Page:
China and Russia in emergency phone call as unjust fears soar over Ukraine 'dirty bomb'

Putin ‘heading towards defeat’ says Francis Fukuyama

Russia’s defence minister Sergei Shoigu has contacted his Chinese counterpart to voice his unsubstantiated claims that Ukraine is planning to detonate a so-called “dirty bomb” in its own country. Moscow’s latest move comes after it pressed its case at the UN Security Council earlier this week.

Shoigu on Wednesday held a phone call with Wang Yi, China’s Foreign Minister and expressed concerns about “possible provocations by Ukraine involving the use of a dirty bomb”, the Russian defence ministry said.

Russia first raised the allegation on Sunday that Ukraine was preparing to detonate a radioactive device.

Ukraine and its Western allies have strongly rejected that and raised concerns that Russia may use it as a pretext to escalate the war – with Tobias Ellwood, chairman of Parliament’s defence committee, suggesting Russia itself was plotting to use such a device, which is a conventional explosive laced with radioactive material.

Shoigu held a similar call with his Indian counterpart.

Vladimir Putin Xi Jinping

Vladimir Putin, Russia’s President, and China’s Xi Jinping (Image: GETTY)

Moscow sent a letter detailing the allegations to the UN on Monday, and Russia raised the issue at a closed meeting with the Security Council.

Russia’s Deputy UN Ambassador Dmitry Polyanskiy told reporters: “We’re quite satisfied because we raised the awareness.

“I don’t mind people saying that Russia is crying wolf if this doesn’t happen because this is a terrible, terrible disaster that threatens potentially the whole of the Earth.”

He said the evidence was in intelligence information that had been shared with Western counterparts with the “necessary level of clearance.”

Sergei Shoigu

Sergei Shoigu, Russia’s defence minister (Image: GETTY)

Kremlin spokesman Dmitry Peskov on Tuesday repeated Russia’s allegations and said the West was foolish to dismiss them.

They follow hints from Moscow that it might be forced to use a tactical nuclear weapon against Ukraine, whose president, Volodymyr Zelenskiy, said the dirty bomb allegation showed Moscow was planning such an attack and seeking to blame Kyiv.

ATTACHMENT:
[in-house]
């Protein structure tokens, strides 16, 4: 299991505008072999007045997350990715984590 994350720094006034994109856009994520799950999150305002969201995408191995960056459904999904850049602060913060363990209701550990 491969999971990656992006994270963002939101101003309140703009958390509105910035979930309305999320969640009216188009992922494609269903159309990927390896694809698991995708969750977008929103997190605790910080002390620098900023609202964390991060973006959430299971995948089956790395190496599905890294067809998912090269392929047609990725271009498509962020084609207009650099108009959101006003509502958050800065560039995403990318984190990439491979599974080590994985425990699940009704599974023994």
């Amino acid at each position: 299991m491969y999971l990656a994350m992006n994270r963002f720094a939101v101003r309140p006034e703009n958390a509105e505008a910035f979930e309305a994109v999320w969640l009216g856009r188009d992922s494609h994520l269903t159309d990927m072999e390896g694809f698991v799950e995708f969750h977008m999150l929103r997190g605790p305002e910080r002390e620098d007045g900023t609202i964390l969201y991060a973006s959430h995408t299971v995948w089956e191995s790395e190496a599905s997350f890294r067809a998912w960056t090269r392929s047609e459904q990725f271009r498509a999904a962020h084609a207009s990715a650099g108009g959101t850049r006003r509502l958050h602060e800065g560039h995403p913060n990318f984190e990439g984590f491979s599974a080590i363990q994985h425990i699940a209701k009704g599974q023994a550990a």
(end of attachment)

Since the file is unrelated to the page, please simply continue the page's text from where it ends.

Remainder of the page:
With Ukrainian forces advancing into Russian-occupied Kherson province, threatening a major defeat for Moscow, Russian officials phoned their Western counterparts on Sunday and Monday to air their suspicions.

Russia accused the Kyiv government of ordering two organisations to create a dirty bomb, an explosive device laced with radioactive material, without giving any evidence.

Tobias Ellwood

Tobias Ellwood fears Russia is itself plotting to explode a dirty bomb (Image: GETTY)

France, Britain and the United States said the allegations were “transparently false” and Washington warned Russia there would be “severe consequences” for any nuclear use.

Speaking yesterday, US President Joe Biden said: “Russia would be making an incredibly serious mistake for it to use a tactical nuclear weapon.

“I’m not guaranteeing you that it’s a false flag operation yet, we don’t know. But it would be a serious mistake.”

Britain’s Deputy UN Ambassador James Kariuki told reporters: “This is pure Russian misinformation of the kind of we’ve seen many times before and it should stop.”

Russia’s defence ministry said the aim of a dirty bomb attack by Ukraine would be to blame Moscow for the radioactive contamination, which it said Russia had begun preparing for.

In an apparent response to Moscow’s allegation, the UN nuclear watchdog said it was preparing to send inspectors to two unidentified Ukrainian sites at Kyiv’s request, both already subject to its inspections.

Speaking to yesterday, Mr Ellwood, the Tory MP for Bournemouth East, said while Ukraine was not a nuclear power, it possessed an abundance of nuclear reactors and therefore a supply of depleted uranium and plutonium which could in theory be utilised in such a way.

He added: “This would be Russia’s false flag of being able to blame Ukraine for resorting to such unconventional warfare and that’s an excuse for Russia to then retaliate.

“So this is a very dangerous scenario that could unfold and it is very important that we’re able to intervene without events escalating out of control because this all hinges back to the fact that Putin is losing and hugely humiliated, and is resorting to desperate tactics in order to try and turn his war around.”

Addressing the consequences of using a dirty bomb, he said: “Forms of contamination could lead into the water supply and indeed other forms of infrastructure.

“Another consequence is that you’d have crossed the threshold of nuclear weapons once again being used on the battlefield, something which globally, we’ve been able to close down for more than 80 years, again prompting difficult questions for the West.

“It’s about firstly observing and measuring and using our intelligence agencies to monitor events as they unfold and having the fortitude to step in without hesitation to close it down before we move up the escalatory ladder.”

(More to follow)